Ash Egan is a venture capitalist at early-stage investment firm Converge, where he lead the firm's investment in blockchain startups Chainalysis and Enigma.
In this opinion article, Egan outlines how the issuance of a publicly traded cryptographic token might affect the ability of a startup to be bought or acquired later.
Today, entrepreneurs are flocking to the green pastures made possible by token sales, a relatively new way to bring capital into an early-stage tech company. In fact, ICOs and token sales have outpaced traditional venture funding, not only for blockchain companies, but for all companies, according to Goldman Sachs.
Given this traction, it's easy to dismiss the cryptocurrency and token markets as a bubble: Peter Schiff and Howard Marks have each voiced their concerns in the space.
However, there is enormous value in issuing tokens, and there are reasons token sales are booming.
- Entrepreneurs can bring in millions without embarking on the typical months-long fundraising roadshow. (Legendary VC Fred Wilson even believes there is a paradigm shift happening.)
- Introducing tokens often incentivizes token owners (potential users) to contribute to the network, as they now have a vested interest in the network's success. In this sense, tokens are a solution to a network's chicken-and-egg problem.
- Token sales make a company sexy again... Holding an ICO is a sure way to get media attention in 2017. (On the flip side, they may bring the wrong type of investors to the table).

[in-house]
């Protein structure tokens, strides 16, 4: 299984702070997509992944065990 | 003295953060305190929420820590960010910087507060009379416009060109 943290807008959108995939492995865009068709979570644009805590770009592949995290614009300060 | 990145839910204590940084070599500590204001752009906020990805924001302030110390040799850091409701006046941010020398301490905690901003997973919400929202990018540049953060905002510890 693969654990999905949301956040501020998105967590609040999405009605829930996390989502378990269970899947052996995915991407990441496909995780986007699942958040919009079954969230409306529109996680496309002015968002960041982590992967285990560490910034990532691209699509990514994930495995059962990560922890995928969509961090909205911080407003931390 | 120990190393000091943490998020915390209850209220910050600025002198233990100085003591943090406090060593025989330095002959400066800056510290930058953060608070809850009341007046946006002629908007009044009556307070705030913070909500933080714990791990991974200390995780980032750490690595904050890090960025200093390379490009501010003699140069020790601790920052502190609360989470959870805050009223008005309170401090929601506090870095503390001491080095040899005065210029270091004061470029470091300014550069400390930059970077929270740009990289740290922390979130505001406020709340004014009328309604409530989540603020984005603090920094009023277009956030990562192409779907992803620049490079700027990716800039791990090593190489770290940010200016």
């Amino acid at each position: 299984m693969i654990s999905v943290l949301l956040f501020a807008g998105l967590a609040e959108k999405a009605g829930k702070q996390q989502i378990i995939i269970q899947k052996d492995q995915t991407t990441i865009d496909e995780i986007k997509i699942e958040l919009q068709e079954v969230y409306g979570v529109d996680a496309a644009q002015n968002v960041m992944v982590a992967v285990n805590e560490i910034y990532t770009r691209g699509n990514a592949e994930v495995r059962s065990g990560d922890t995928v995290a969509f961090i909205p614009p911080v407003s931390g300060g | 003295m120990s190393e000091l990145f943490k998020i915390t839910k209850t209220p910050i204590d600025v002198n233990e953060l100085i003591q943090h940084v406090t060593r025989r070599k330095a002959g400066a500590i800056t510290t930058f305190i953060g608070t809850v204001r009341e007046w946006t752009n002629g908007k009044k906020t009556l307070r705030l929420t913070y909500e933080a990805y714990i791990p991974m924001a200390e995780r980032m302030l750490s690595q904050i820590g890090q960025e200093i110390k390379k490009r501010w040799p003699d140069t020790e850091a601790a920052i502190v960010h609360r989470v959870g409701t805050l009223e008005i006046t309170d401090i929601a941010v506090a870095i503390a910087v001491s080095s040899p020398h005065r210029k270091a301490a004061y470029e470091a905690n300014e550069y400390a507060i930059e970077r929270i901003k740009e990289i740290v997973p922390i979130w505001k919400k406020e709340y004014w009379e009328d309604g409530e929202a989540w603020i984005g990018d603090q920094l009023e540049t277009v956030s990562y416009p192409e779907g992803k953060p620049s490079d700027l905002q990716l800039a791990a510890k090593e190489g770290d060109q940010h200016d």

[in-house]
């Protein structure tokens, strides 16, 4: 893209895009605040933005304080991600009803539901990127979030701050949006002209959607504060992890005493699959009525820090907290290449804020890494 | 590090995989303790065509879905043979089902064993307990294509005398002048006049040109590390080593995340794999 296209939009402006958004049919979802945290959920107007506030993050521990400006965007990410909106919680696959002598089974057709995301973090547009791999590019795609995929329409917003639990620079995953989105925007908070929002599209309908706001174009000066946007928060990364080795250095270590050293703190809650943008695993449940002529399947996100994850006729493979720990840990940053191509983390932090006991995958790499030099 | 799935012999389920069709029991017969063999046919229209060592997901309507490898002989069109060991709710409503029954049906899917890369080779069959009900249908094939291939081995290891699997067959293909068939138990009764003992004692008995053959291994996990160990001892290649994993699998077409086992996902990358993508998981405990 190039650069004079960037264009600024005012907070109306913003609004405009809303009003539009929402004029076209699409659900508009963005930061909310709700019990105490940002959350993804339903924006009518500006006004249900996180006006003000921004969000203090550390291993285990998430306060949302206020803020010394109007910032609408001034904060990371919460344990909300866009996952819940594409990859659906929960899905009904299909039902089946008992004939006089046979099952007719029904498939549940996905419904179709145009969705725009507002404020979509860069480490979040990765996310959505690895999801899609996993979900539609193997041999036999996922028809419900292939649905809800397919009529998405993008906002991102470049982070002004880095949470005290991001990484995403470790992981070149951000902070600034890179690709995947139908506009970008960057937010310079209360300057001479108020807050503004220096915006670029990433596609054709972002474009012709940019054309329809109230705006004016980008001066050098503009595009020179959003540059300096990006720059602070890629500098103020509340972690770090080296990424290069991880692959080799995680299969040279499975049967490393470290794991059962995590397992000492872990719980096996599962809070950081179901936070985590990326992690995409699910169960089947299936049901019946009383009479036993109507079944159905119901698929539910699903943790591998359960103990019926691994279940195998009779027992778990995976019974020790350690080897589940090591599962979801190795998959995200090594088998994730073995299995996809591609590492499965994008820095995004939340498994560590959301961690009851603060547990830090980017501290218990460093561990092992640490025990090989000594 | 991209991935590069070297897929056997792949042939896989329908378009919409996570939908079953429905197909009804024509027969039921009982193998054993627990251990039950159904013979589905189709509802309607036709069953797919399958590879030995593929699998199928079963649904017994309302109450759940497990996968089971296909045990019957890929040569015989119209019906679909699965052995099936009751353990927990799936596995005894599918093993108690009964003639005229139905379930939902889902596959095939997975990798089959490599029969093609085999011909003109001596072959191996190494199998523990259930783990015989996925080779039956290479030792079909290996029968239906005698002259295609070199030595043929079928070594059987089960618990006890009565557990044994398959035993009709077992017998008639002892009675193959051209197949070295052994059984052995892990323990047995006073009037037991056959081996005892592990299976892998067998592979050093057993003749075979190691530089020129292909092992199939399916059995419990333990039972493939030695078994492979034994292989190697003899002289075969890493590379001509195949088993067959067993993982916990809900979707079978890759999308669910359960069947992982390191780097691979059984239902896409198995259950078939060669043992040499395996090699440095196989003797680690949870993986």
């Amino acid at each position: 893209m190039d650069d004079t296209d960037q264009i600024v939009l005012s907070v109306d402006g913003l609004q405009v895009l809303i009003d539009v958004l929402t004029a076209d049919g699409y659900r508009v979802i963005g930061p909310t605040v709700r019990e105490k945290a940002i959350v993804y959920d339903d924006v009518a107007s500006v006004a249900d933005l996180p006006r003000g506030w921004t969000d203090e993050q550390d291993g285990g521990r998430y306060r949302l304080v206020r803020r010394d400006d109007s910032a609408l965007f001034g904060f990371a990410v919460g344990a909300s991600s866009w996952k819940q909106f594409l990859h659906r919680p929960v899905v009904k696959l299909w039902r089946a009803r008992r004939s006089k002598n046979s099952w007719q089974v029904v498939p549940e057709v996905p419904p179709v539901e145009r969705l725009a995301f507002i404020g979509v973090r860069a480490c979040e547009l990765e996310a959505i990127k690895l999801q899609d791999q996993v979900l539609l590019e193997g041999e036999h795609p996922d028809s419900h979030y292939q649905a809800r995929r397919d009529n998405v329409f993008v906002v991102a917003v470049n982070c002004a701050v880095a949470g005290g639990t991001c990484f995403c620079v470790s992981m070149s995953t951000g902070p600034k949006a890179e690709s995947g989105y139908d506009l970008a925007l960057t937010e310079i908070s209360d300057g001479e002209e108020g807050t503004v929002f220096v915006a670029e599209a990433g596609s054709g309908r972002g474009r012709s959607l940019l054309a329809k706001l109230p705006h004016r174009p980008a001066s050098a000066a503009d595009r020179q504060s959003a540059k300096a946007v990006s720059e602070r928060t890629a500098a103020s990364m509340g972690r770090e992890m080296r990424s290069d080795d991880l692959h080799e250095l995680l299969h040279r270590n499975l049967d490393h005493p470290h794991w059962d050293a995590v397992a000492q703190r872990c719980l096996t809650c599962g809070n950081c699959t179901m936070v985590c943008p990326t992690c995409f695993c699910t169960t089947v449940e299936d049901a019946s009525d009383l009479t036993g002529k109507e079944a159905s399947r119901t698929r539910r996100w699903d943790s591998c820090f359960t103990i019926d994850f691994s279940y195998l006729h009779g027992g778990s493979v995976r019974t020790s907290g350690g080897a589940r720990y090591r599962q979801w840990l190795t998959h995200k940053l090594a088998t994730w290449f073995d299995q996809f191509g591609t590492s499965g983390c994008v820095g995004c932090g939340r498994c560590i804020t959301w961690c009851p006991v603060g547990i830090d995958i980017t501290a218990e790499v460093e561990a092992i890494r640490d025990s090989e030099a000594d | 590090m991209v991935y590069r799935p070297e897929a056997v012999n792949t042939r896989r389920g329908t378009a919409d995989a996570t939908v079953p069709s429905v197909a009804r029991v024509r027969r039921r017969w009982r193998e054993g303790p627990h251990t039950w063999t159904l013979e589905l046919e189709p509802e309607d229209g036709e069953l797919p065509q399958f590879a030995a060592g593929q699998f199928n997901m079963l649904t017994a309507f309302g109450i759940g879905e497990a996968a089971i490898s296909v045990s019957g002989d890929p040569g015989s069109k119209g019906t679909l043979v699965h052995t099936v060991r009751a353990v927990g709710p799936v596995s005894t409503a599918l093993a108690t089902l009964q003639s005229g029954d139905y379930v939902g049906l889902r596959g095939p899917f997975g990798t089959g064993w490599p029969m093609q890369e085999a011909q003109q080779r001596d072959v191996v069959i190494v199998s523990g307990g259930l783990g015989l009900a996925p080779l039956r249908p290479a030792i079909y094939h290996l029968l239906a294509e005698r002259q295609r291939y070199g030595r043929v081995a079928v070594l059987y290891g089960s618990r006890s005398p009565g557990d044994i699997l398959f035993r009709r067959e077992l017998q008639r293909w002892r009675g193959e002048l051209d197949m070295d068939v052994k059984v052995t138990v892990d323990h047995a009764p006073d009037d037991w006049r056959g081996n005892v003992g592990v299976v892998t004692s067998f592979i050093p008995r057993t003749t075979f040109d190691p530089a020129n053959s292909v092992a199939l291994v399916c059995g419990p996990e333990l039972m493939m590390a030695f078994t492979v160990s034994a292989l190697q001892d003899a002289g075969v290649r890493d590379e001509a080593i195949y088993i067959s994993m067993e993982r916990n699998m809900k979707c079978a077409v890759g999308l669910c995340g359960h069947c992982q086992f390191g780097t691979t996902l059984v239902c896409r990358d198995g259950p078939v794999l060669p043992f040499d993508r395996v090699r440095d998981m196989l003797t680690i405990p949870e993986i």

- Companies are now able to raise their seed, A, B and C rounds with pre-revenue traction, and can focus exclusively on building the network and recruiting, rather than fundraising.
As a venture investor at Converge focused on crypto and blockchain businesses, I am curious how tokens will affect an acquirer's decision-making. Blockchain company buy-outs, even those without their own tokens are not yet a norm, although we've seen small acquisitions - Skry, Mediachain, CryptoWatch, Bitnet and CleverCoin.
Before retrofitting an M&A framework and jumping into the logistics of how a corporate might purchase company X with blockchain tokens, it's important to know that many of these tokens are governed via a separate entity: i.e. a foundation, often based overseas (exampled below).
Additionally, tokens offer unique properties: some pass the Howey Test (and are considered securities), many are offered via a foundation (not the company), some have immediate utility, while others may not be distributed for months to years following the token sale.
Wary of cryptocurrency FoMO (fear of missing out), corporates are having conversations on how they might acquire a tokenized blockchain company.